Volume 4, Issue 1, January 2015, Page: 15-18
Forecasting Inflation Rate in Kenya Using SARIMA Model
Susan W. Gikungu, Department of Statistics and Actuarial Science, Jomo Kenyatta University of Agriculture and Technology (JKUAT), Nairobi, Kenya
Anthony G. Waititu, Department of Statistics and Actuarial Science, Jomo Kenyatta University of Agriculture and Technology (JKUAT), Nairobi, Kenya
John M. Kihoro, Computing and E-learning Department, Co-operative University College of Kenya, Nairobi, Kenya
Received: Dec. 16, 2014;       Accepted: Jan. 8, 2015;       Published: Jan. 20, 2015
DOI: 10.11648/j.ajtas.20150401.13      View  3006      Downloads  379
It is the desire of the policy makers in a country is to have access to reliable forecast of inflation rate. This is achievable if an appropriate model with high predictive accuracy is used. In this paper, Seasonal Autoregressive Integrated Moving Average (SARIMA) model is developed to forecast Kenya's inflation rate using quarterly data for the period 1981 to 2013 obtained from KNBS. SARIMA (0,1,0) (0,0,1)4 was identified as the best model. This was achieved by identifying the model with the least Akaike Information Criterion. The parameters were then estimated through the Maximum Likelihood Estimation method. Diagnostic checks using Jarque-Bera Normality Test indicated that they were normally distributed. ACF and PACF plots for the residuals and squared residuals revealed that they followed a white noise process and were homoskedastic respectively. The predictive ability tests RMSE=0.2871, MAPE=3.9456 and MAE= 0.2369 showed that the model was appropriate for forecasting the inflation rate in Kenya.
Seasonal Autoregressive Integrated Moving Average (SARIMA), Kenya National Bureau of Statistics (KNBS), Autocorrelation function (ACF) and Partial Autocorrelation Function (PACF), Akaike Information Criterion and Jarque-Bera Test
To cite this article
Susan W. Gikungu, Anthony G. Waititu, John M. Kihoro, Forecasting Inflation Rate in Kenya Using SARIMA Model, American Journal of Theoretical and Applied Statistics. Vol. 4, No. 1, 2015, pp. 15-18. doi: 10.11648/j.ajtas.20150401.13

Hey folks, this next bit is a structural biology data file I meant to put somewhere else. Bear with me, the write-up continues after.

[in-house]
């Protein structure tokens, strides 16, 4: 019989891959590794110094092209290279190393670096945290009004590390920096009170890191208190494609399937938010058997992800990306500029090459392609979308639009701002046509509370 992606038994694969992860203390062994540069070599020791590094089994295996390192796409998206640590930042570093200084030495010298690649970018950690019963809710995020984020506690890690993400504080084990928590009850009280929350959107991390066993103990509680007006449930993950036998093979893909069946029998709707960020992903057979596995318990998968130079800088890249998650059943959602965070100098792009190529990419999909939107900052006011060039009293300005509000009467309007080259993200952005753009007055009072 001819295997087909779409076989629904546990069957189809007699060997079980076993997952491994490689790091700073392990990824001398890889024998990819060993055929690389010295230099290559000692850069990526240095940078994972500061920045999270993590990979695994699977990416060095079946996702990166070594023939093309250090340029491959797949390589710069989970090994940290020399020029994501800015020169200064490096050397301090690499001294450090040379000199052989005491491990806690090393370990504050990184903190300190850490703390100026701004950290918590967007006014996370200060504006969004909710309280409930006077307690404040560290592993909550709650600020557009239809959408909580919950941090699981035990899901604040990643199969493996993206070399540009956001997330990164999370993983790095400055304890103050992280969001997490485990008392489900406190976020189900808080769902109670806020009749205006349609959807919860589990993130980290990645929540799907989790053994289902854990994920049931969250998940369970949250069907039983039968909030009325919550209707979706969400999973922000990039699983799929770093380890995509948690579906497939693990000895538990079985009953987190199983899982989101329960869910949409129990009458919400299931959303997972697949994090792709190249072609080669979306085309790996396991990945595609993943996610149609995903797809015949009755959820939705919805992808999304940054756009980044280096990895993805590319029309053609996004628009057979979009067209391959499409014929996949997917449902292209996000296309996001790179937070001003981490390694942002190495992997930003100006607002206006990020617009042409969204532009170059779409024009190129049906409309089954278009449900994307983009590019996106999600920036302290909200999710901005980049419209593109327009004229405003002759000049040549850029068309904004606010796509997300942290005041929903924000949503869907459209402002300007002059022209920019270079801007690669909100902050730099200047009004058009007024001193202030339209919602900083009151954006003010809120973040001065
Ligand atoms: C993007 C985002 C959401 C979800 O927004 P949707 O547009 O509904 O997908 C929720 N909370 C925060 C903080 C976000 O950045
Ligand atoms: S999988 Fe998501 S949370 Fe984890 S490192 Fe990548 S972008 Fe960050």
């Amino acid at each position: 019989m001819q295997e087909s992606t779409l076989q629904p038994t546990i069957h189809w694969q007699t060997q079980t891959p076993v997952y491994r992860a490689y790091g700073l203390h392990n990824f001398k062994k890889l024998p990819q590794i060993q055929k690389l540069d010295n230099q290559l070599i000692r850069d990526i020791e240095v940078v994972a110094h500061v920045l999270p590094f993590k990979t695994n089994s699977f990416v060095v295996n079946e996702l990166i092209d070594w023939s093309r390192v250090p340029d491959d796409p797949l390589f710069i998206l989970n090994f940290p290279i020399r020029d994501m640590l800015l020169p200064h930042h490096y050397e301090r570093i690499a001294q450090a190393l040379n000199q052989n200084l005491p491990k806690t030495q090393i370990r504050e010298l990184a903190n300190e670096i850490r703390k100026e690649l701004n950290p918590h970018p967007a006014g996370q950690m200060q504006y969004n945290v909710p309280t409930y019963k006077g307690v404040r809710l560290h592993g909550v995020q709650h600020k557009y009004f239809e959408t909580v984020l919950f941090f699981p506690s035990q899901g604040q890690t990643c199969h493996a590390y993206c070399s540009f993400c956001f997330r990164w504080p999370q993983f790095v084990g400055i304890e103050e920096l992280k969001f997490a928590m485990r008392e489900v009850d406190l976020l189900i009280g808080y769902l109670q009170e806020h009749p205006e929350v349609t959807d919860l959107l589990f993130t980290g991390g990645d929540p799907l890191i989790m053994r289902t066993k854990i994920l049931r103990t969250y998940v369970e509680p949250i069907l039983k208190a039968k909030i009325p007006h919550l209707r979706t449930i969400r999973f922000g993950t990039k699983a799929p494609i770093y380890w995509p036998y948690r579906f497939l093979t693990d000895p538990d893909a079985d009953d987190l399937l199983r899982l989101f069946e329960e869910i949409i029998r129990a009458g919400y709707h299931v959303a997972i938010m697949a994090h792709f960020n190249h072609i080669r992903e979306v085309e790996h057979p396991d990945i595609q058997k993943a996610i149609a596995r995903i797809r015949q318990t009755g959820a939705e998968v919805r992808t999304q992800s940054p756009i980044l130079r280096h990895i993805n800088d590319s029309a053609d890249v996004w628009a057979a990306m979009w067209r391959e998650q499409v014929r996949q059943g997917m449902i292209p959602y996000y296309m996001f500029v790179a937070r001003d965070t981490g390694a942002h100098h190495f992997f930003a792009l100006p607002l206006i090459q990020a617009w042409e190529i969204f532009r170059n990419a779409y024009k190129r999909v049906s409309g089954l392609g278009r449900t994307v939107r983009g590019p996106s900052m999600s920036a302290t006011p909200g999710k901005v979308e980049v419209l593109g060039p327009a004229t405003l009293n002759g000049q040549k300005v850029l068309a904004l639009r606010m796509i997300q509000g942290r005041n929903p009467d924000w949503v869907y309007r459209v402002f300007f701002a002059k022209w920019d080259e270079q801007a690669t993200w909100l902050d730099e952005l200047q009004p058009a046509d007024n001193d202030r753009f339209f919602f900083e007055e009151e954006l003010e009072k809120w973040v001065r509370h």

Box, G.E.P. and Jenkins G.M. (1976), “Time Series Analysis, forecasting and Control, Holden-Day, San Francisco.
Brent, M., and Mehmet P. (2010), “Simple ways to forecast inflation: What works best?”, Trade Publication ,17, 1-9.
Fannoh, R., Orwa G., and Mung’atu J. K.. (2014), “Modeling the Inflation Rates in Liberia SARIMA Approach”, International Journal of Science and Research, 3, 1360-1367.
Kibunja H., Kihoro J. and Orwa G.(2014), “Forecasting Precipitation Using SARIMA Model: A Case Study of Mt. Kenya Region”, International Institute for Science, Technology and Education, 4( 11), 50-58
Martinez E. Z., and Soares E.A. (2011), “Predicting the number of cases of dengue infection in Ribeirão Preto, São Paulo State, Brazil, using a SARIMA model”, Revista da Sociedade Brasileira de Medicina Tropical, 44(4), 436-440.
OtuA. O., Osuji G. A., Opara J., Ifeyinwa M. H., and Iheagwara A.I. (2014), “Application of SARIMA models in modelling and forecasting Nigeria's inflation rates”, American Journal of Applied Mathematics and Statistics, 2, 16-28.
Saz G. (2011), “The efficacy of SARIMA models in forecasting inflation rates in developing countries: The case for Turkey”, International Research Journal of Finance and Economics, 62, 111-142.
Webster, D. (2000), “New Universal Unabridged Dictionary”, Barnes and Noble Books.
Browse journals by subject